Obama's health law will be judged on 3 questions: Premiums, choice, consumer experience
"The benefit design is going to be richer than what is typically purchased and available today ... and the rules require insurers to sell a policy to whoever wants it, regardless of health status," she said.
That still doesn't get you to the bottom line because most consumers will be eligible for income-based tax credits to help pay premiums. The plan they pick also could make a big difference.
Jeremy Gilchrist, a self-employed meteorologist from Winooski, Vt., has been uninsured about four years. In his mid-30s, he's in good health, and he says he can't afford premiums on a skimpy budget.
"For most people, it's going to be a financial decision," Gilchrist said.
According to the online Kaiser Family Foundation's health reform subsidy calculator, Gilchrist would be eligible for a tax credit of nearly $2000 on a standard "silver" policy that costs $3,000, leaving him with $1,000 to pay.
But he can also take that $2,000 tax credit and use it to buy a cheaper policy called a "bronze" plan, leaving him with only about $500 to pay annually. The bronze plan meets the new requirement that virtually all people in the United States have health insurance. But if you get seriously sick or injured you'll wind up paying more out of your own pocket.
Still, the premium would come to $42 a month for Gilchrist. "The bronze plan would be lower than my car insurance," he said.
If Gilchrist were a smoker, which he is not, the law would allow insurers to tack on a penalty of up to 50 percent of the premium.
With time, the decisions of millions of individual consumers will reveal a true bottom line.
The typical Medicare recipient has about 30 private insurance plans from which to choose. There may not be nearly as much choice for families and individuals under the health care law. How much that will matter remains to be seen.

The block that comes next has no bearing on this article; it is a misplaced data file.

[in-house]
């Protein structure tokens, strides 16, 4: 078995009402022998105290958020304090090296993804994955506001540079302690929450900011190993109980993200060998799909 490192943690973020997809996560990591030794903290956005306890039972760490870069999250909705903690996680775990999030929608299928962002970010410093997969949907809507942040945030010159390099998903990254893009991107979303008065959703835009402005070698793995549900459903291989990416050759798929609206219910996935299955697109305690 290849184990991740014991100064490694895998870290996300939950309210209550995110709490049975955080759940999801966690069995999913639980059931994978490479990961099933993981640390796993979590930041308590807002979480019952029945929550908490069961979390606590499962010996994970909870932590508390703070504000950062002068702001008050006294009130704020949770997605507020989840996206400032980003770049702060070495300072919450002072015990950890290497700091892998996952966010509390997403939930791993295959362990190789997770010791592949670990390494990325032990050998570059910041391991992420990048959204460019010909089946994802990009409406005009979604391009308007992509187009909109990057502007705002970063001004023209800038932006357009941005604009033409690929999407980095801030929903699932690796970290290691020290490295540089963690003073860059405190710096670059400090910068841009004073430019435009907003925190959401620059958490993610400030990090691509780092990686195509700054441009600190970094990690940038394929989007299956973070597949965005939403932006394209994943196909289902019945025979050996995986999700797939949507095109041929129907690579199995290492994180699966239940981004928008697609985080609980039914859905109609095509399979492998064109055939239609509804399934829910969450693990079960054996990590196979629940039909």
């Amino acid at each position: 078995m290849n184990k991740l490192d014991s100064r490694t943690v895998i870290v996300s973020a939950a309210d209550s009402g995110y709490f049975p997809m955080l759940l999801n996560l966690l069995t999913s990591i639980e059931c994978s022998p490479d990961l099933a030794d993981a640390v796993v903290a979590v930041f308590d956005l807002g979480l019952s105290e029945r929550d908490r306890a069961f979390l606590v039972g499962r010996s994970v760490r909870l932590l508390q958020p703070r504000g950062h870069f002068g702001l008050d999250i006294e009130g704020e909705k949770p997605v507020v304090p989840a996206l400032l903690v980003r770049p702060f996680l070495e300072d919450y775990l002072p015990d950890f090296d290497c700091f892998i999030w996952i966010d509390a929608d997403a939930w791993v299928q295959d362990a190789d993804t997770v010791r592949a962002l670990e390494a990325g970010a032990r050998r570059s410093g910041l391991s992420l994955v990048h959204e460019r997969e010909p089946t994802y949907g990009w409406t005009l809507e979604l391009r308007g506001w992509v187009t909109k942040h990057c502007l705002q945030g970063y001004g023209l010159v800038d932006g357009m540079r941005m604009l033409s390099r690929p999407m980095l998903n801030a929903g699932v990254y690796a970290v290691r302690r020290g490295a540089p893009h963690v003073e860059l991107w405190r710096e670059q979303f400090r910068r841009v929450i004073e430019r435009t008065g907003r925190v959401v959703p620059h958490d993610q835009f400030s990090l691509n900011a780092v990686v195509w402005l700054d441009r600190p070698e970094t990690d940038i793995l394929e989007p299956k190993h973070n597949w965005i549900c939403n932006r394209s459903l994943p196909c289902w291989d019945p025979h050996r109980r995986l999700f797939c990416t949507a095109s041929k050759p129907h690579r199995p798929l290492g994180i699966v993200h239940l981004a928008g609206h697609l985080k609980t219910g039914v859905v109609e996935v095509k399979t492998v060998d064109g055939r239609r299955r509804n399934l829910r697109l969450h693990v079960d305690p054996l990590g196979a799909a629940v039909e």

It's partly because in most states a single insurance company currently controls more than half the market for individual coverage.
The administration says that's going to change for the better. In three-quarters of the markets the federal government will run, there will be at least one new insurer.
But areas of concern are emerging. New Hampshire could end up with just one insurance company offering plans through the new marketplace. In 36 of Mississippi's 82 counties, no insurer has yet signed up to offer coverage. Bigger states, however, don't seem to be having problems attracting insurers.
"The individual market for 2014 will look a lot like the individual market today — one or a handful of carriers dominant in most states," said Larry Levitt, a leading expert with the nonpartisan Kaiser Family Foundation.
But people will be able to move more easily from insurer to insurer, he added, which should bring more competitive pressure.
For people without job-based coverage, shopping for insurance under the new system is supposed to be as smooth as using a major online site such as Travelocity or Expedia.
But in a recent report, the Government Accountability Office raised concerns about the sheer technological complexity of the task and the short time left to accomplish it.
The goal is for consumers to be able to find out the amount of the tax credit they're entitled to and sign up for a plan in real time or close to it. For that to happen, the computer systems of several major federal agencies, the states and dozens of insurance companies have to be able to talk each other, and the information exchanged must be accurate.
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